Fat Passengers Weighing Down Airlines
It's no news that airplane passengers--especially in America--are getting fatter. But airlines, who have to burn up more fuel to ferry big passengers around, may soon have to do something about it. In 2000, one study estimated the extra pounds were costing carriers $275 million, and fuel has only gotten more expensive since then.
Passenger comfort is a problem, too, at least according to an account in The Australian:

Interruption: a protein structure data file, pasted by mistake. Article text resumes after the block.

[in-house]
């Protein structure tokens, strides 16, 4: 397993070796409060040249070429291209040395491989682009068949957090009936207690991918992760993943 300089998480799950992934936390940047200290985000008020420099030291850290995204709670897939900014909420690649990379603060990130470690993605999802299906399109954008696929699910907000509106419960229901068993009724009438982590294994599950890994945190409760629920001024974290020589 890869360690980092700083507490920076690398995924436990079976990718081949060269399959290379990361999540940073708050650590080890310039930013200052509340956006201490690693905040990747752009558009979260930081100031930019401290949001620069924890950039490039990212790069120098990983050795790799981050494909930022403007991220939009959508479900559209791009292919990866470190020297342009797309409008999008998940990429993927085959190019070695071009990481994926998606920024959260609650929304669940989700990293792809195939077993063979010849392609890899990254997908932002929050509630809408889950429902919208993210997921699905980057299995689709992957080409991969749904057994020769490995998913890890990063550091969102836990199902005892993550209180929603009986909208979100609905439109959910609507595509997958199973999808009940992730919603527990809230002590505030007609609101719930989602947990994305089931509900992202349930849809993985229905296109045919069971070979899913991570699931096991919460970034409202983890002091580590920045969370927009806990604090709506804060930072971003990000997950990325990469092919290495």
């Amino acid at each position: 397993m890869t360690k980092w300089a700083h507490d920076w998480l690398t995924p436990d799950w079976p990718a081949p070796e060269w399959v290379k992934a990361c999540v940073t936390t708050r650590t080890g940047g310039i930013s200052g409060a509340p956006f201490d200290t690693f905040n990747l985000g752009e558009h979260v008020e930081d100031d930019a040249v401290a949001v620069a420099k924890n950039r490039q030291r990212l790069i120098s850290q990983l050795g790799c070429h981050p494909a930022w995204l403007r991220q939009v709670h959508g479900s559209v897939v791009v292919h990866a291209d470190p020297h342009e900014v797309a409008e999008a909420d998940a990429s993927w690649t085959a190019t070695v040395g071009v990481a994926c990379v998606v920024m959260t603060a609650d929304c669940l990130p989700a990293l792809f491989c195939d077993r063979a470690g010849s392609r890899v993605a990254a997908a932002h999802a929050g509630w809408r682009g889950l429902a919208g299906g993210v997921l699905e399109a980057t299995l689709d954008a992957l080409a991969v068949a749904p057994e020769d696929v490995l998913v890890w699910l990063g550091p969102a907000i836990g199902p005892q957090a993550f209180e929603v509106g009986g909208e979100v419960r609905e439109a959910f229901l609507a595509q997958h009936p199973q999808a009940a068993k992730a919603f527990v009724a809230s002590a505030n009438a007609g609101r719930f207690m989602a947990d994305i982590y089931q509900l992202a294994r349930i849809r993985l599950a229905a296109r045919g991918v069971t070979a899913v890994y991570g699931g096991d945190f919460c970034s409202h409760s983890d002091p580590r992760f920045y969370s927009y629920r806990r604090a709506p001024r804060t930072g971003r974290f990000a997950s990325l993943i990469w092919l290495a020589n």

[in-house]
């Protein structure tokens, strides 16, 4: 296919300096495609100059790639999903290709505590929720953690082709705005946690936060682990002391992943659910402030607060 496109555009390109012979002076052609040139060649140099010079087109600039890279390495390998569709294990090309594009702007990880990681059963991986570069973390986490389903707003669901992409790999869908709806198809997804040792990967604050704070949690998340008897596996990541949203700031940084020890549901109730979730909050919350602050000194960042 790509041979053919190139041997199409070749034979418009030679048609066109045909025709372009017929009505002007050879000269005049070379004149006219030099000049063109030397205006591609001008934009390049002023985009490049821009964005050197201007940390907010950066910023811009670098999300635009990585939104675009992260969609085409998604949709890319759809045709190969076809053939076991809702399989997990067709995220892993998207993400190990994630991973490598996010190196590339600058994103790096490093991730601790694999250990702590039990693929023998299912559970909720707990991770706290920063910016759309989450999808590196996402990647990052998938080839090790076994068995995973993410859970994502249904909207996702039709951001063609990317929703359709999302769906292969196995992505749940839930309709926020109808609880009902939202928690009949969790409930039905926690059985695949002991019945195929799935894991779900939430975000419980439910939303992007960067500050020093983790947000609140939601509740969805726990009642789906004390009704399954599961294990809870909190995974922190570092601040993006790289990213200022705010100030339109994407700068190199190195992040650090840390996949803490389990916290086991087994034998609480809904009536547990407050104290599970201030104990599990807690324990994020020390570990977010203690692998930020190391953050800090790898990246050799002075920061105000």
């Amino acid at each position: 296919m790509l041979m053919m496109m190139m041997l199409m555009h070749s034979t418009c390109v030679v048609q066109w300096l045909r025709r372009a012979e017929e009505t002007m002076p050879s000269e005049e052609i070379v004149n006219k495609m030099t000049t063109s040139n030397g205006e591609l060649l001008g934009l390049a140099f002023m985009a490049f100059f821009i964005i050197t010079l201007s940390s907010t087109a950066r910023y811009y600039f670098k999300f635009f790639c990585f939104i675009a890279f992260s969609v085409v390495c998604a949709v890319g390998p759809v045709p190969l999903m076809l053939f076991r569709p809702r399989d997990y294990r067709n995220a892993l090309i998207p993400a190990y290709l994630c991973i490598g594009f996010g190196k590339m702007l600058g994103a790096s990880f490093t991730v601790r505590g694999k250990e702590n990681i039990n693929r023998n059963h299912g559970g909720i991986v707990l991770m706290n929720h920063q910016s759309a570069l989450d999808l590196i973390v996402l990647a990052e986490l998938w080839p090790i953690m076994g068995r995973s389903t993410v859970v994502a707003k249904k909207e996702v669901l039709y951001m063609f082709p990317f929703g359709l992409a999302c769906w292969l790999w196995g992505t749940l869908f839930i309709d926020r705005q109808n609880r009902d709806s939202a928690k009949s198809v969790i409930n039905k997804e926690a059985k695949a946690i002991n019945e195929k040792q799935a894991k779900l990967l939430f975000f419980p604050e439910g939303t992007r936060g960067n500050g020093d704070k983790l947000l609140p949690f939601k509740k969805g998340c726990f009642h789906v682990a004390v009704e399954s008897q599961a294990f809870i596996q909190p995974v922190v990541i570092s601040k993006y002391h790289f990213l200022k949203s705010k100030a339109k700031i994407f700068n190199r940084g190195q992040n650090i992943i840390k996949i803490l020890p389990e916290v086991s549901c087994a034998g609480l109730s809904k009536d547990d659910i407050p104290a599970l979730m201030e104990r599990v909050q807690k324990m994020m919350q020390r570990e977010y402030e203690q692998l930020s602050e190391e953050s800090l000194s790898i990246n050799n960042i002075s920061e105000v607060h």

In 2002, Virgin Atlantic paid ¢13,000 to an English passenger who allegedly suffered a blood clot in her chest, torn leg muscles and acute sciatica after sitting next to a grossly overweight passenger from London to Los Angeles.
She wouldn't have had the problem on Southwest Airlines. It's the only carrier with a clear policy on large passengers: they pay for an extra if they can't fit into a single seat.